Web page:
An art collector has paid about $2.3 million for a $1,000 bill printed in 1890, according to the auction house that brokered the transaction between two anonymous private collectors. (w/pic)
This undated photo released by the Heritage Auction Galleries in Dallas shows the face and back of a $1000 bill that is one of only two known of its kind.
"This $1,000 bill is one of only two known of its type; the other surviving example is in the museum at the Federal Reserve Bank of San Francisco," Greg Rohan, president of Dallas-based Heritage Auction Galleries, said Friday.
Rohan said that type of bank note is known to collectors as a "Grand Watermelon" because the green-striped zeros in the denomination "1,000" printed on the back of the bill look like the fruit.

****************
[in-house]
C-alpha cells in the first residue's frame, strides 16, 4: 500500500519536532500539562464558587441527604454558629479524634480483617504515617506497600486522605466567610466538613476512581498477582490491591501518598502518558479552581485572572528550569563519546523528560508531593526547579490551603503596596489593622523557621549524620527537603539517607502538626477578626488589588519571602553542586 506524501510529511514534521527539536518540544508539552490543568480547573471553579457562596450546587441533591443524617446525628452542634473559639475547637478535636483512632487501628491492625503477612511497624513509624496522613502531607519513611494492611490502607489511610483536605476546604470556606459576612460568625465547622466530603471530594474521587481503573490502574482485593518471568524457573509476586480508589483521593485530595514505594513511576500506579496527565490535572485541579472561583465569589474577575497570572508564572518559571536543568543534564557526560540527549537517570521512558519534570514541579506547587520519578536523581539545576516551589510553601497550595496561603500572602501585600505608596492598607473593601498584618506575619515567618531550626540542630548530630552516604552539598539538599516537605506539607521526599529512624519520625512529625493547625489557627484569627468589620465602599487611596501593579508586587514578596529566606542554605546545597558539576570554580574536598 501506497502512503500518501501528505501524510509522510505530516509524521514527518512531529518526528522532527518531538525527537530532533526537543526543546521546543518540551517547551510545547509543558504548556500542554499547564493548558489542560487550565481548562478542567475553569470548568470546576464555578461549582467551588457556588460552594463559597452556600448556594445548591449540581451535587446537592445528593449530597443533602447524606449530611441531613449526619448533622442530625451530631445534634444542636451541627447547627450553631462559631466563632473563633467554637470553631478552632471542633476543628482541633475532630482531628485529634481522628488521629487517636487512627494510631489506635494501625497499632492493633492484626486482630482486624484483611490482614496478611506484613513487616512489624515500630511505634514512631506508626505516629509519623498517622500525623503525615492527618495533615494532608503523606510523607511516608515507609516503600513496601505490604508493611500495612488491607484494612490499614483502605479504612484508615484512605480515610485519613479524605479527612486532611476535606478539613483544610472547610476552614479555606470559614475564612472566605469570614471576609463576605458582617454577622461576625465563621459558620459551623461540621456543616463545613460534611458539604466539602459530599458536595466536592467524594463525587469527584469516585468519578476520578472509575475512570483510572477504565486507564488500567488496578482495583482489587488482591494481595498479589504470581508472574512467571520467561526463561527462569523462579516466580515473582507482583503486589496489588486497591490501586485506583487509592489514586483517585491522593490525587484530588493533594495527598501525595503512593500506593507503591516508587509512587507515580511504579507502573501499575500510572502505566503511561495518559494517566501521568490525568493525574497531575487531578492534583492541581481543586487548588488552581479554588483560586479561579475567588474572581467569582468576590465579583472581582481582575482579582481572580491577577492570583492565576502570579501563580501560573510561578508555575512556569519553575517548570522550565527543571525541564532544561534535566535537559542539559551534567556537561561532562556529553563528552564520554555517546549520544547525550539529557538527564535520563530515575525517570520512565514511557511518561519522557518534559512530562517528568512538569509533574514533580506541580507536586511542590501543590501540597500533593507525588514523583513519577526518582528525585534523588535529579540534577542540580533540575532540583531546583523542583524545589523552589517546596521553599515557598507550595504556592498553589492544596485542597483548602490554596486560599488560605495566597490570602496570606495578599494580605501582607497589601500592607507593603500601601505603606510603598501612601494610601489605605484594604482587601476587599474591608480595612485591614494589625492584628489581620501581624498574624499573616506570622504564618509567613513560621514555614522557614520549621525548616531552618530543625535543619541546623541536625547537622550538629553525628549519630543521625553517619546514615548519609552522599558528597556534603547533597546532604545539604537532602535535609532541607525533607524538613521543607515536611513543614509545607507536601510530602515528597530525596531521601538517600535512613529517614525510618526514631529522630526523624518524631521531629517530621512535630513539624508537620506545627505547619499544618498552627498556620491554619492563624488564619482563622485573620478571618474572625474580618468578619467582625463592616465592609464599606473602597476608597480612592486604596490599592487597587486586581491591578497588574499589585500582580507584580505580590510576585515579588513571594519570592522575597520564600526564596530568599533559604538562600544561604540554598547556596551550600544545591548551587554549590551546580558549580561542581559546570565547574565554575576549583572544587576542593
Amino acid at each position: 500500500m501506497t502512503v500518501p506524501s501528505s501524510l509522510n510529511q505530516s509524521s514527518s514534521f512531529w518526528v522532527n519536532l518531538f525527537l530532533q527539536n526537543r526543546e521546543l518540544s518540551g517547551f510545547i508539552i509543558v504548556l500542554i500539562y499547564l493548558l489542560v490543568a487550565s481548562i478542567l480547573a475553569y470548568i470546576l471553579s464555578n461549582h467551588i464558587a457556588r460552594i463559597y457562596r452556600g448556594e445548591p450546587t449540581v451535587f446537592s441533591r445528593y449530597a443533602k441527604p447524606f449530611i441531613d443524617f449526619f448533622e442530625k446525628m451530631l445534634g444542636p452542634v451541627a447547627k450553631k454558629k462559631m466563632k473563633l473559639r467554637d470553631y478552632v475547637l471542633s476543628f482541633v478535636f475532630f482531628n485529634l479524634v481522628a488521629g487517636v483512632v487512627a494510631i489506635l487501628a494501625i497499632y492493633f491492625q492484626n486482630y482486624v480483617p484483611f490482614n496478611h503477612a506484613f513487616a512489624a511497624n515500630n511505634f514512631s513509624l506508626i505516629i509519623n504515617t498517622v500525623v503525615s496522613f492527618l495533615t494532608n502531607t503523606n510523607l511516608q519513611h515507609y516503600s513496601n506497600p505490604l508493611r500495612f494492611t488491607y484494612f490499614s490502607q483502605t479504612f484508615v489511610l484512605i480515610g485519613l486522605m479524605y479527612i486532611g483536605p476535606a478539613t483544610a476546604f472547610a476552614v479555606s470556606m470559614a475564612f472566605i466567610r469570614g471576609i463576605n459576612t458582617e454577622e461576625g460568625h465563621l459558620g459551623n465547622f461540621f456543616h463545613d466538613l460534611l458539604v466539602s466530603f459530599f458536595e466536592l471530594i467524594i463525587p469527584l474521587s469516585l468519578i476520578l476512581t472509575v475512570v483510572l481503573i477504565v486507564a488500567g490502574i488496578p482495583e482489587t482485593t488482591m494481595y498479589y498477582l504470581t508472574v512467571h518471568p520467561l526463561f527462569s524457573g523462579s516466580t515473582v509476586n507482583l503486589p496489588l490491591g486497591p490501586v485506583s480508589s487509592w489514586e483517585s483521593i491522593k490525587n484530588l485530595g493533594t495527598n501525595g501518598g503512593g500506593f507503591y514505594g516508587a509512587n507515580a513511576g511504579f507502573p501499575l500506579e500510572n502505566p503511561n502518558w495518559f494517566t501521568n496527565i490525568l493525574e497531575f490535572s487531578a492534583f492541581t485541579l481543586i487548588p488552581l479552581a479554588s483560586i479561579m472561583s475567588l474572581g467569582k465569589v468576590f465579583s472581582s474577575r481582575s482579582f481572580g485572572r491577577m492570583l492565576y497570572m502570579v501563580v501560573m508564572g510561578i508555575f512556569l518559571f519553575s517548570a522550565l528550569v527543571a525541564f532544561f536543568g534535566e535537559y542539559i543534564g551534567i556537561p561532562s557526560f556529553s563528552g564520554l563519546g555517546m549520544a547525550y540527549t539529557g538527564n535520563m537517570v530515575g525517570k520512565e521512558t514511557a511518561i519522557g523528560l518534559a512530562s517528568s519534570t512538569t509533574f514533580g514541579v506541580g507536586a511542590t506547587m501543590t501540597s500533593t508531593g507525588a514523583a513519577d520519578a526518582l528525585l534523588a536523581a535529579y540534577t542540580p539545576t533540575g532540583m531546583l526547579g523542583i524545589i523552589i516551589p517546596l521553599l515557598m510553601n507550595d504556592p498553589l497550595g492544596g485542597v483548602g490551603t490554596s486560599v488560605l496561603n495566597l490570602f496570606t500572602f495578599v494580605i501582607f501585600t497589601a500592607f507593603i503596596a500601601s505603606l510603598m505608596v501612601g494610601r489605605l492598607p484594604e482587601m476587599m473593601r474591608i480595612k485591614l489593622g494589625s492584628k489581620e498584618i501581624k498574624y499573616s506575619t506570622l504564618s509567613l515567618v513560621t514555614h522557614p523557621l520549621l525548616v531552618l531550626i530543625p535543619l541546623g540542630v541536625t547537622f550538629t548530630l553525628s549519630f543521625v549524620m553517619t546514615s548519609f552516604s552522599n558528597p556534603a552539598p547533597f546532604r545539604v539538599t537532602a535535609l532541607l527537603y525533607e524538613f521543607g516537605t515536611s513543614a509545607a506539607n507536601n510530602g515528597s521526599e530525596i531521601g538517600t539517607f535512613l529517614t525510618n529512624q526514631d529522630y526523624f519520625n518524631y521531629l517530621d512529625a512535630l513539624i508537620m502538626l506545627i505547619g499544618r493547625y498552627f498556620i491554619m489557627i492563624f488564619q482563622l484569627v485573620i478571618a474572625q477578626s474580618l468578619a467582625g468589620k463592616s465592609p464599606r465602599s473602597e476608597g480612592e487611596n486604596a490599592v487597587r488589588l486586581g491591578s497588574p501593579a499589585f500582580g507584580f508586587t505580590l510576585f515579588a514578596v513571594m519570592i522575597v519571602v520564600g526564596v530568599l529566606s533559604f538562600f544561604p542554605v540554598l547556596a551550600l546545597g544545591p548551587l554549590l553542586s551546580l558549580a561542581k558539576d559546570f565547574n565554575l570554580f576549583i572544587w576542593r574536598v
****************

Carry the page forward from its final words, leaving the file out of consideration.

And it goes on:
"Only two Grand Watermelon examples are known with red-color Treasury Department seals printed on the front; the half-dozen other surviving Grand Watermelon notes have brown seals," he said in a news release.
The $2,255,000 price is more than double the previous record for an 1890 Grand Watermelon note. The previous record for any bank note was $2.1 million, according to the Heritage Auction Galleries.
Rohan said the buyer was "a very advanced and sophisticated East Coast collector of art and rare currency."